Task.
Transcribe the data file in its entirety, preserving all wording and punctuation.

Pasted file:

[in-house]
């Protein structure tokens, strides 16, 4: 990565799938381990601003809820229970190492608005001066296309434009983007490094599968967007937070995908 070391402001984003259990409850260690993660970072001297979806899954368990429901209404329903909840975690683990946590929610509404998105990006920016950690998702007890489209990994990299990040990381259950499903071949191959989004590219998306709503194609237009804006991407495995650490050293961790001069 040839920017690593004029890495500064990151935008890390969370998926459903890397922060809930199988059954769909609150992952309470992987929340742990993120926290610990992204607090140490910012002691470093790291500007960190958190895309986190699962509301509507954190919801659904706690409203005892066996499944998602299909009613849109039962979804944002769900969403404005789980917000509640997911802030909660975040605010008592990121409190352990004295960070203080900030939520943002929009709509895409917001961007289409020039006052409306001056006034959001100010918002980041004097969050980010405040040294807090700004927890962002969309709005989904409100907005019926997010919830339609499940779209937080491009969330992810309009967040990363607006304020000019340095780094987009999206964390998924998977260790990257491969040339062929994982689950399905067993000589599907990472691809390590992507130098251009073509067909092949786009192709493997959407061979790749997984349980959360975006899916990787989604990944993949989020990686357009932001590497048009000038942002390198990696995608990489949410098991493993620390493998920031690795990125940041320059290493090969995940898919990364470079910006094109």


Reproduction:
[in-house]
């Protein structure tokens, strides 16, 4: 990565799938381990601003809820229970190492608005001066296309434009983007490094599968967007937070995908 070391402001984003259990409850260690993660970072001297979806899954368990429901209404329903909840975690683990946590929610509404998105990006920016950690998702007890489209990994990299990040990381259950499903071949191959989004590219998306709503194609237009804006991407495995650490050293961790001069 040839920017690593004029890495500064990151935008890390969370998926459903890397922060809930199988059954769909609150992952309470992987929340742990993120926290610990992204607090140490910012002691470093790291500007960190958190895309986190699962509301509507954190919801659904706690409203005892066996499944998602299909009613849109039962979804944002769900969403404005789980917000509640997911802030909660975040605010008592990121409190352990004295960070203080900030939520943002929009709509895409917001961007289409020039006052409306001056006034959001100010918002980041004097969050980010405040040294807090700004927890962002969309709005989904409100907005019926997010919830339609499940779209937080491009969330992810309009967040990363607006304020000019340095780094987009999206964390998924998977260790990257491969040339062929994982689950399905067993000589599907990472691809390590992507130098251009073509067909092949786009192709493997959407061979790749997984349980959360975006899916990787989604990944993949989020990686357009932001590497048009000038942002390198990696995608990489949410098991493993620390493998920031690795990125940041320059290493090969995940898919990364470079910006094109």